The Ugly Side of Poker

By: chrisp200
Published: May 21st, 2017
I don't know what to say. It's 5:18 a.m. here in Tampa Bay, Florida. I just finished a successful 7 hour, 2/5 cash game session, ending up +$2000. But I am feeling empty.

Tonight was the first time I saw the evil side of what I consider a fun game. Typically I play online poker so I never have to see the bad players or gamblers in person as they consistently lose playing far from optimal.

There was a man, a lawyer, probably in his mid 50's. Someone who probably makes more money than I will ever make in my life. He sat down with the table max of $800 and played every hand, raising every pot, and he quickly ran it up to $4000. For 3 hours he seemed unbeatable and was having a good time. Then in the matter of minutes, the man proceeded to lose it all. He didn't seemed phased. He re-bought and continued to play. He went on to lose another three buyins before declaring he was done. He walked away to most of the tables disappointment. This was a great spot for any poker player to add to their bankroll.

After about ten minutes, he returned and lost another buyin. Again he said "I'm done" and the table looked disappointed once again. One player at the table knew him quite well and said "he will be back, he has a disease" while smirking. Less than 5 minutes passed this time and he returned and he asked a player at the table if he could write him a check for another buyin. The player agreed and he sat down to play once again. This is when I started to feel bad. I no longer wanted to win. My guilt for the game kicked in. What am I doing with my life? I preach equality in the world and disgust for the rich who don't give back, but here I am with 6 other players at this table, preying on the weak. Someone who can't control himself. Someone who may or may not have the money to lose.

I can't quit this game. I've worked too hard to get to this point. But is this what my life has become? Am I just another filthy human stealing from those who are weaker than myself?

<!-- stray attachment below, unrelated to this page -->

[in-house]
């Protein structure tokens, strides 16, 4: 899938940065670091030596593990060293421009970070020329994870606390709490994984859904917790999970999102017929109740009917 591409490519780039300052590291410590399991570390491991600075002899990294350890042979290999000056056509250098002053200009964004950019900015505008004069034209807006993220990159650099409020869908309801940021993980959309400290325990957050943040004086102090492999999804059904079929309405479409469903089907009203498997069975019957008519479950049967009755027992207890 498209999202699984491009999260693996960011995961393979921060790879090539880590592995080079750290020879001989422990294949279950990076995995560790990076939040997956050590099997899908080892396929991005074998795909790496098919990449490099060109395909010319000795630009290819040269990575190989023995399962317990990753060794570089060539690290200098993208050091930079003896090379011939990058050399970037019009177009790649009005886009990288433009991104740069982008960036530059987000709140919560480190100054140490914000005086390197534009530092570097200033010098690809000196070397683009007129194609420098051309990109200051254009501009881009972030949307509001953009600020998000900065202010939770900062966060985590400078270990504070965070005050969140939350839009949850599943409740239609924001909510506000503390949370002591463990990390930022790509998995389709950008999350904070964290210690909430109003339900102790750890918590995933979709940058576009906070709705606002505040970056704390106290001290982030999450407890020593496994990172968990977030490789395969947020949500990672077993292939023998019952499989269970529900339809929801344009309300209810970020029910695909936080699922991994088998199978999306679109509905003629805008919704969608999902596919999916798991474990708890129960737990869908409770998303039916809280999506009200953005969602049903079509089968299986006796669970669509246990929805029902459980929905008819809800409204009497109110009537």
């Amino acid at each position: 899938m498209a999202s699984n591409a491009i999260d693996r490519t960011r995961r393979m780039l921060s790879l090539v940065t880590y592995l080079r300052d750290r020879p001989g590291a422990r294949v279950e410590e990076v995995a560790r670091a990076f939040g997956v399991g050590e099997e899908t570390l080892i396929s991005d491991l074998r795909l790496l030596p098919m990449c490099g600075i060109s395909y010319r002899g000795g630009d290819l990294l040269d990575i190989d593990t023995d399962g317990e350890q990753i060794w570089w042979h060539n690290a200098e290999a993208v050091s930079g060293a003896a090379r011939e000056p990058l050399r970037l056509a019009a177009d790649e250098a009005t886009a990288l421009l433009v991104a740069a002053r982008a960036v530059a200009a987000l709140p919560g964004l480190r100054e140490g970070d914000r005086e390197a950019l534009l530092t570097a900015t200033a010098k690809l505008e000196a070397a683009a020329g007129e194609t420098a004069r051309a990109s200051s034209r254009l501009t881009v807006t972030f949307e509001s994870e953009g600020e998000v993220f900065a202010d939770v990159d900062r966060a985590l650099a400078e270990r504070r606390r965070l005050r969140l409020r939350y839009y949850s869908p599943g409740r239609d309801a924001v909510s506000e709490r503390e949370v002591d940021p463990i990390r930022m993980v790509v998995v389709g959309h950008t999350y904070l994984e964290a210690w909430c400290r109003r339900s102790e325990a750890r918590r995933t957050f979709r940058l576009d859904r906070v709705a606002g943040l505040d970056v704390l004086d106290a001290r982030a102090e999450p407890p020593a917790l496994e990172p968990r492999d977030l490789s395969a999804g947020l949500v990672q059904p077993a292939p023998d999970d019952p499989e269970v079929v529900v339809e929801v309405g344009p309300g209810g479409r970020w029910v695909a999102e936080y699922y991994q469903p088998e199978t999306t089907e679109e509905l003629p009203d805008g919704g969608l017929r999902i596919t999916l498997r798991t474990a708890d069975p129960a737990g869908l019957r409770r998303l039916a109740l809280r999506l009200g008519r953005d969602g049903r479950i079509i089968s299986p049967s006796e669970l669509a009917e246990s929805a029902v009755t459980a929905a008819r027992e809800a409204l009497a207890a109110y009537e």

Poker was never my end game in life. I have a bigger purpose than this. I know that I have to continue with my goals in this game, but I don't ever want to forget what I saw tonight. When I am done with this game, I vow to do something positive in this world. Something that not only makes me feel good, but something that makes others lives better.

This is an ugly game we play.

Chris Perkins

    Comments

    1. Don't wait until you're done with the game to do something positive in this world. You can do it now. GL
    2. Sad part is I think I know exactly who you're talking about, the guy is sick..
       
    3. Amazing story, really made me think!
    4. I know exactly who you are talking about
       1
    5. i am thinking the same thing and that also makes me wonder what i am doing. now i am in a faze of thinking to quit poker as a job and finding something more that makes feel good about myself. this means that i have to start over in another domain but at least i will feel better not making another human being feeling so miserable ( i also know the feeling when you lose when i am in a downswing) it is something when you play for fun a few buyns but it's another story when you are can't control it..
       
    6. I understand how you feel, however you shouldn't feel this way. You can't stop people from destroying themselves. I have resolved to myself that if I am ever in a situation like this where I am the direct beneficiary of a sick individual that I will try to have a private talk with them and advise them to find another hobby. If they don't listen, that's their problem and I will go on playing poker with a clear conscience.

      I used to behave very similarly to this man at the poker table. I grew up rich, and if I lost all my money at the tables, I would just go and ask mommy and daddy for more. That is the same situation that this man is in, except instead of mommy and daddy, he will just go back to work at his 6 or 7 figure profession. I still struggle with compulsion and addiction, just not at the poker table. Where this man plays poker in a compulsive fashion, I use methamphetamine and rack up massive overnight bills with prostitutes. I do not struggle nearly as fiercely with my own compulsions since resolving to support myself rather than relying on family money. Essentially, people behave like him because they can afford to. This same behavior can be seen with many of the prostitutes I have frequented in my life. They can clear 3-5k in a good weekend, so its not uncommon for them to develop 100-500$ a day drug habits. In short, we all struggle with our own demons. In Ace on The River, Barry Greenstein said that most poker players are borderline compulsive, so perhaps we struggle more than most.